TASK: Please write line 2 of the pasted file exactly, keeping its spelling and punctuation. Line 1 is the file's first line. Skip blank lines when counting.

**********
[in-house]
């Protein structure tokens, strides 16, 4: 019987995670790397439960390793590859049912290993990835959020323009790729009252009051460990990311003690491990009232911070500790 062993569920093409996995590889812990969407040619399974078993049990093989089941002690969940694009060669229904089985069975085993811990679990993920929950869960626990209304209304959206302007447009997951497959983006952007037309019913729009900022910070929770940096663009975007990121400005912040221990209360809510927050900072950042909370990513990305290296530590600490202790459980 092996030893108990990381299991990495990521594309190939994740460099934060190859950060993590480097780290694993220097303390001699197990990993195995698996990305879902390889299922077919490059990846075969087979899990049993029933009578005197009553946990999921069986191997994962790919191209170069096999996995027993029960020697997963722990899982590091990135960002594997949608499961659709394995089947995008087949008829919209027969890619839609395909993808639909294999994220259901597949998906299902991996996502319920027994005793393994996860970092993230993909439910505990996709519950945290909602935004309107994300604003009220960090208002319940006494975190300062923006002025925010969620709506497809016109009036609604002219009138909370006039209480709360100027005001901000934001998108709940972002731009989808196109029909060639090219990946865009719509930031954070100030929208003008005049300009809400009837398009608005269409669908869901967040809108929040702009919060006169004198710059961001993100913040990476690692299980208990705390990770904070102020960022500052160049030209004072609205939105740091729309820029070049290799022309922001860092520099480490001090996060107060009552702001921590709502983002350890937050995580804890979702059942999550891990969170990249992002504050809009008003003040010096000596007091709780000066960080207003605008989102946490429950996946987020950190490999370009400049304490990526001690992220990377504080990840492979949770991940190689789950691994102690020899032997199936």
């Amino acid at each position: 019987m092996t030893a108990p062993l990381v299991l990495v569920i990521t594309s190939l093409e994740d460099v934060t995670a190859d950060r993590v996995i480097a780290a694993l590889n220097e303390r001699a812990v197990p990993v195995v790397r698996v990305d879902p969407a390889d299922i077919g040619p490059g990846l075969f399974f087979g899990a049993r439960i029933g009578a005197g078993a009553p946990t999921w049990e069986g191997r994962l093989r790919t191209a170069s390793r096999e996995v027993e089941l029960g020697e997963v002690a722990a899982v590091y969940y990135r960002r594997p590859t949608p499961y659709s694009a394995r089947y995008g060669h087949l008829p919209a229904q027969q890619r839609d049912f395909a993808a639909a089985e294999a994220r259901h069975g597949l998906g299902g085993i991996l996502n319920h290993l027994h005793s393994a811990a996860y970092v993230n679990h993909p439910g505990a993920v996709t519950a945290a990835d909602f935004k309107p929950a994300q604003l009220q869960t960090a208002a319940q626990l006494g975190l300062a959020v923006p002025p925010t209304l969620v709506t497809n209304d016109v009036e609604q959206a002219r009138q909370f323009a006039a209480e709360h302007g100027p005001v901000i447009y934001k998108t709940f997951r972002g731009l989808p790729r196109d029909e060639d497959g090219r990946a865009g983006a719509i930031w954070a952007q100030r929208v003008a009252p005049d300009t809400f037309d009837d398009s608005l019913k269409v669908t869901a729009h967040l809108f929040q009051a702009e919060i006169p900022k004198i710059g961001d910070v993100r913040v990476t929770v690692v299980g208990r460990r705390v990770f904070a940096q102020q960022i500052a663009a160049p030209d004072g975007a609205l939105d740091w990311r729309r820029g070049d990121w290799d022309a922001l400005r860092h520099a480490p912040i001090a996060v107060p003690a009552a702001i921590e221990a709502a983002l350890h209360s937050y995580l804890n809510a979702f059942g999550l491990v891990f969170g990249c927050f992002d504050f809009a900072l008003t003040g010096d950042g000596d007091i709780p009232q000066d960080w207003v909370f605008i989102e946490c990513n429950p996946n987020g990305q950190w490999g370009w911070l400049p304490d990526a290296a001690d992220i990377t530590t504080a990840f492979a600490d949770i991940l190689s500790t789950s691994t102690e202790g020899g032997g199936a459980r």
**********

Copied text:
């Protein structure tokens, strides 16, 4: 019987995670790397439960390793590859049912290993990835959020323009790729009252009051460990990311003690491990009232911070500790 062993569920093409996995590889812990969407040619399974078993049990093989089941002690969940694009060669229904089985069975085993811990679990993920929950869960626990209304209304959206302007447009997951497959983006952007037309019913729009900022910070929770940096663009975007990121400005912040221990209360809510927050900072950042909370990513990305290296530590600490202790459980 092996030893108990990381299991990495990521594309190939994740460099934060190859950060993590480097780290694993220097303390001699197990990993195995698996990305879902390889299922077919490059990846075969087979899990049993029933009578005197009553946990999921069986191997994962790919191209170069096999996995027993029960020697997963722990899982590091990135960002594997949608499961659709394995089947995008087949008829919209027969890619839609395909993808639909294999994220259901597949998906299902991996996502319920027994005793393994996860970092993230993909439910505990996709519950945290909602935004309107994300604003009220960090208002319940006494975190300062923006002025925010969620709506497809016109009036609604002219009138909370006039209480709360100027005001901000934001998108709940972002731009989808196109029909060639090219990946865009719509930031954070100030929208003008005049300009809400009837398009608005269409669908869901967040809108929040702009919060006169004198710059961001993100913040990476690692299980208990705390990770904070102020960022500052160049030209004072609205939105740091729309820029070049290799022309922001860092520099480490001090996060107060009552702001921590709502983002350890937050995580804890979702059942999550891990969170990249992002504050809009008003003040010096000596007091709780000066960080207003605008989102946490429950996946987020950190490999370009400049304490990526001690992220990377504080990840492979949770991940190689789950691994102690020899032997199936």